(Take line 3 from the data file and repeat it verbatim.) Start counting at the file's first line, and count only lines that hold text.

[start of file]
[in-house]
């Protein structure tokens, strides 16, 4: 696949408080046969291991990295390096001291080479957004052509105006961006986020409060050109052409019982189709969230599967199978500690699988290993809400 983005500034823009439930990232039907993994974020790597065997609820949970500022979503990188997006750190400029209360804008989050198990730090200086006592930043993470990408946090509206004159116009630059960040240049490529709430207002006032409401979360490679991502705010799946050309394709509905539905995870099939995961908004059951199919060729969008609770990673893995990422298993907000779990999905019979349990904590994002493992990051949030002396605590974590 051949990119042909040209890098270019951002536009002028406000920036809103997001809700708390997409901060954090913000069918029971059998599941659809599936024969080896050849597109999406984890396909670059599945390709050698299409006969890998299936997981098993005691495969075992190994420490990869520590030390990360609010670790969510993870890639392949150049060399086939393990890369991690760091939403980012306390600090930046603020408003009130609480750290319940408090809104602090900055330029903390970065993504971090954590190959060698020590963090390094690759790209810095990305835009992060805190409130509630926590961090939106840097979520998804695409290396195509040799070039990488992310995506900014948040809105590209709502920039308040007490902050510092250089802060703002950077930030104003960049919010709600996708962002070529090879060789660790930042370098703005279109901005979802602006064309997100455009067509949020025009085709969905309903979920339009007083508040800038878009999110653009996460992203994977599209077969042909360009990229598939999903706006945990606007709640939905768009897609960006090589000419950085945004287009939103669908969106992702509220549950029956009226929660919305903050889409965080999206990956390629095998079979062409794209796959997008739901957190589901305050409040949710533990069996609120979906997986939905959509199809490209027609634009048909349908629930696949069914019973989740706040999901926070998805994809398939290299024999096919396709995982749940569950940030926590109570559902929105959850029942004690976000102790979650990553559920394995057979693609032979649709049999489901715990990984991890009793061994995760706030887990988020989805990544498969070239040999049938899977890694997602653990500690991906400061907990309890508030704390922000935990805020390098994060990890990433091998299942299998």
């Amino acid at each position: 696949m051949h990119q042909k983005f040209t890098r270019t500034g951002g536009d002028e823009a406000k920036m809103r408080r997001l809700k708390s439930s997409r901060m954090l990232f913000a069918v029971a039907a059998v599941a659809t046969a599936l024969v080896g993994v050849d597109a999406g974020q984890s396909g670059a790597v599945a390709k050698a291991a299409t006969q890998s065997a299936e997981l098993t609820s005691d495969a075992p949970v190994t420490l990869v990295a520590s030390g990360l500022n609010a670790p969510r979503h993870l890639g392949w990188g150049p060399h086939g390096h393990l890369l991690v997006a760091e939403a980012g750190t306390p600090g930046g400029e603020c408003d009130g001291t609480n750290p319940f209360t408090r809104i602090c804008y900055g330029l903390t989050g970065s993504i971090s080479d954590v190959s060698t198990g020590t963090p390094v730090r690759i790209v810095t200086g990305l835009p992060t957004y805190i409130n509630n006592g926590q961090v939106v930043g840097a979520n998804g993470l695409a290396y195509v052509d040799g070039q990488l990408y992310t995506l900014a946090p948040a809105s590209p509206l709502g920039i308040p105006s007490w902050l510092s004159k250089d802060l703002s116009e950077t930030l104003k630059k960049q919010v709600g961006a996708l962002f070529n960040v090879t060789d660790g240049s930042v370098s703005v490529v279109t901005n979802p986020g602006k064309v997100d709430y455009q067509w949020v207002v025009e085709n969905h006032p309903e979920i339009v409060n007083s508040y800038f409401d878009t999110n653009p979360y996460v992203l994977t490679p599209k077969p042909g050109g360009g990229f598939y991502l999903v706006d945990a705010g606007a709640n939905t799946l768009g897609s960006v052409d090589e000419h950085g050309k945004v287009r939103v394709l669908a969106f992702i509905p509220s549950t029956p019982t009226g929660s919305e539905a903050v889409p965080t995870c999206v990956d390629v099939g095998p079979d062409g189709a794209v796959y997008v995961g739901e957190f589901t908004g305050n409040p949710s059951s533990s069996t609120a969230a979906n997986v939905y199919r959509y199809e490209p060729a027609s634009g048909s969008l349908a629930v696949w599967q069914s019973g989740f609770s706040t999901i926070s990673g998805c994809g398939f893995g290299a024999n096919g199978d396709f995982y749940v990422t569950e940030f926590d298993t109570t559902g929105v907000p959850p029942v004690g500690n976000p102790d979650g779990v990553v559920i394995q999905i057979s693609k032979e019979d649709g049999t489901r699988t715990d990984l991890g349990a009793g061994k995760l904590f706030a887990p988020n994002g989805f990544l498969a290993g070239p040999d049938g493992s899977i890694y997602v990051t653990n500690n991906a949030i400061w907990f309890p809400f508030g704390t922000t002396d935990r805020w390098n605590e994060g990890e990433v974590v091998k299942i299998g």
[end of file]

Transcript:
């Amino acid at each position: 696949m051949h990119q042909k983005f040209t890098r270019t500034g951002g536009d002028e823009a406000k920036m809103r408080r997001l809700k708390s439930s997409r901060m954090l990232f913000a069918v029971a039907a059998v599941a659809t046969a599936l024969v080896g993994v050849d597109a999406g974020q984890s396909g670059a790597v599945a390709k050698a291991a299409t006969q890998s065997a299936e997981l098993t609820s005691d495969a075992p949970v190994t420490l990869v990295a520590s030390g990360l500022n609010a670790p969510r979503h993870l890639g392949w990188g150049p060399h086939g390096h393990l890369l991690v997006a760091e939403a980012g750190t306390p600090g930046g400029e603020c408003d009130g001291t609480n750290p319940f209360t408090r809104i602090c804008y900055g330029l903390t989050g970065s993504i971090s080479d954590v190959s060698t198990g020590t963090p390094v730090r690759i790209v810095t200086g990305l835009p992060t957004y805190i409130n509630n006592g926590q961090v939106v930043g840097a979520n998804g993470l695409a290396y195509v052509d040799g070039q990488l990408y992310t995506l900014a946090p948040a809105s590209p509206l709502g920039i308040p105006s007490w902050l510092s004159k250089d802060l703002s116009e950077t930030l104003k630059k960049q919010v709600g961006a996708l962002f070529n960040v090879t060789d660790g240049s930042v370098s703005v490529v279109t901005n979802p986020g602006k064309v997100d709430y455009q067509w949020v207002v025009e085709n969905h006032p309903e979920i339009v409060n007083s508040y800038f409401d878009t999110n653009p979360y996460v992203l994977t490679p599209k077969p042909g050109g360009g990229f598939y991502l999903v706006d945990a705010g606007a709640n939905t799946l768009g897609s960006v052409d090589e000419h950085g050309k945004v287009r939103v394709l669908a969106f992702i509905p509220s549950t029956p019982t009226g929660s919305e539905a903050v889409p965080t995870c999206v990956d390629v099939g095998p079979d062409g189709a794209v796959y997008v995961g739901e957190f589901t908004g305050n409040p949710s059951s533990s069996t609120a969230a979906n997986v939905y199919r959509y199809e490209p060729a027609s634009g048909s969008l349908a629930v696949w599967q069914s019973g989740f609770s706040t999901i926070s990673g998805c994809g398939f893995g290299a024999n096919g199978d396709f995982y749940v990422t569950e940030f926590d298993t109570t559902g929105v907000p959850p029942v004690g500690n976000p102790d979650g779990v990553v559920i394995q999905i057979s693609k032979e019979d649709g049999t489901r699988t715990d990984l991890g349990a009793g061994k995760l904590f706030a887990p988020n994002g989805f990544l498969a290993g070239p040999d049938g493992s899977i890694y997602v990051t653990n500690n991906a949030i400061w907990f309890p809400f508030g704390t922000t002396d935990r805020w390098n605590e994060g990890e990433v974590v091998k299942i299998g």